Can You Afford a Career Change?

  • Mark Edwards ·
  • March 12, 2018

Changing career is something that many of us consider from time to time. A bad day at work is fairly common, and we can all find ourselves frustrated from time to time. But, sometimes these bad days start to join together. A bad day becomes a bad week and a bad month. Your minor frustrations turn into a lack of progress and development, and you just want out. While it’s fair to say that it’s never too late to change careers nowadays, that you always have options and that you shouldn’t feel like you have to spend the rest of your working life in a career that makes you unhappy, it’s also true that money is a big consideration.

Most of us can’t afford to just quit our jobs without careful planning and consideration. We can’t just stop working and the take time off needed to study for our new careers or spend time out of work while we search for our dream job. We need a regular income to survive. So, for many of us, the answer to the question “can you afford a career change?” might be a resounding “no”. But, it doesn’t have to be. With some careful planning and budgeting, you could afford it and even benefit financially. Let’s take a look at what you need to do.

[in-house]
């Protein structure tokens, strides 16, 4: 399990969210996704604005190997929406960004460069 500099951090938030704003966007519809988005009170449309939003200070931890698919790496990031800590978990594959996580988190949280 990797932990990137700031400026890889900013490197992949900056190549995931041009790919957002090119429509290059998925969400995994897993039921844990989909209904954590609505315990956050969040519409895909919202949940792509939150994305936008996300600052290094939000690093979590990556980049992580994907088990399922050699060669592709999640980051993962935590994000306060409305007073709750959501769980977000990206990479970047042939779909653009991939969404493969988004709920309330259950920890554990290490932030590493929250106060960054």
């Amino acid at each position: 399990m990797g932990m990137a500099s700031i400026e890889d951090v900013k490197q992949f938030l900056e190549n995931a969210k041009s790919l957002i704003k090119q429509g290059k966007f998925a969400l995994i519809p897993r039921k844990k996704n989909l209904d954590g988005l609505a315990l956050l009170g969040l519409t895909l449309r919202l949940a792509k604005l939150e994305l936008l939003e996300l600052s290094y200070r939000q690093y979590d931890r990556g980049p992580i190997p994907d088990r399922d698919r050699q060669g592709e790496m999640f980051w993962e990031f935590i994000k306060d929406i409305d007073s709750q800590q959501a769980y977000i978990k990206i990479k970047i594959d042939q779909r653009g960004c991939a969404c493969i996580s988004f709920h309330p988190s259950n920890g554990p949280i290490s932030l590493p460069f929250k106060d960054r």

Keep Working

Don’t just quit your job without a plan and a fallback. First, think about what it is you want to do, and where you want your career to go. Then, keep working while you put a plan into place. You could start doing some volunteer work around your day-to-day job if you need some relevant experience. You could also study a course like a master’s degree in school counseling online, around work and other commitments. If you are struggling for time, or you’re desperate to escape, look at part-time jobs, or ways to make money online as an alternative.


Even if you are lucky enough to manage a career change without ever being out of work, money can be tight. You may need to take time off to study; you’ll also need to pay for any courses that you want to take. Then, when you start your new job, you may face a lower income, especially if you are starting from scratch with an entry-level position.

As soon as you start thinking about a career change, start putting some money aside. Put a little away each month. This way, you’ll have a little nest egg saved to help, and you’ll start getting used to managing of less income.

Make Some Cutbacks

Saving is great, but you should also start making a budget, some cutbacks and spending less. Look at your outgoings, can you reduce any contracts or make any complete cuts? If you are used to a certain lifestyle, this can be hard to face. But, remember, it’s not forever. Over time, your new career could leave you better off than your current, as well as happier.